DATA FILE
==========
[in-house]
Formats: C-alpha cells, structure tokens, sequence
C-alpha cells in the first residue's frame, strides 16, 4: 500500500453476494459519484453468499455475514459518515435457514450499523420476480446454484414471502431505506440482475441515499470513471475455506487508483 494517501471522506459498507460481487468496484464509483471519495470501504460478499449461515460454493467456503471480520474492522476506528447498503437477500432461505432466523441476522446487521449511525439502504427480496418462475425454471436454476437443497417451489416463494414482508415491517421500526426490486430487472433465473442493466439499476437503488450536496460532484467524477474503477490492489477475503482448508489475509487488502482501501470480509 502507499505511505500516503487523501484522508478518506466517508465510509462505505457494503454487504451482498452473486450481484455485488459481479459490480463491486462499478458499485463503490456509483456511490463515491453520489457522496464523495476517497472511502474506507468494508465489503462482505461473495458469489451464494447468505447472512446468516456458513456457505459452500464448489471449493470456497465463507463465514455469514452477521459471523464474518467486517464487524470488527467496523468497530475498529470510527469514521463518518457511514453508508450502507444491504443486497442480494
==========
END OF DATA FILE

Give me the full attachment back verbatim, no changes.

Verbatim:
[in-house]
Formats: C-alpha cells, structure tokens, sequence
C-alpha cells in the first residue's frame, strides 16, 4: 500500500453476494459519484453468499455475514459518515435457514450499523420476480446454484414471502431505506440482475441515499470513471475455506487508483 494517501471522506459498507460481487468496484464509483471519495470501504460478499449461515460454493467456503471480520474492522476506528447498503437477500432461505432466523441476522446487521449511525439502504427480496418462475425454471436454476437443497417451489416463494414482508415491517421500526426490486430487472433465473442493466439499476437503488450536496460532484467524477474503477490492489477475503482448508489475509487488502482501501470480509 502507499505511505500516503487523501484522508478518506466517508465510509462505505457494503454487504451482498452473486450481484455485488459481479459490480463491486462499478458499485463503490456509483456511490463515491453520489457522496464523495476517497472511502474506507468494508465489503462482505461473495458469489451464494447468505447472512446468516456458513456457505459452500464448489471449493470456497465463507463465514455469514452477521459471523464474518467486517464487524470488527467496523468497530475498529470510527469514521463518518457511514453508508450502507444491504443486497442480494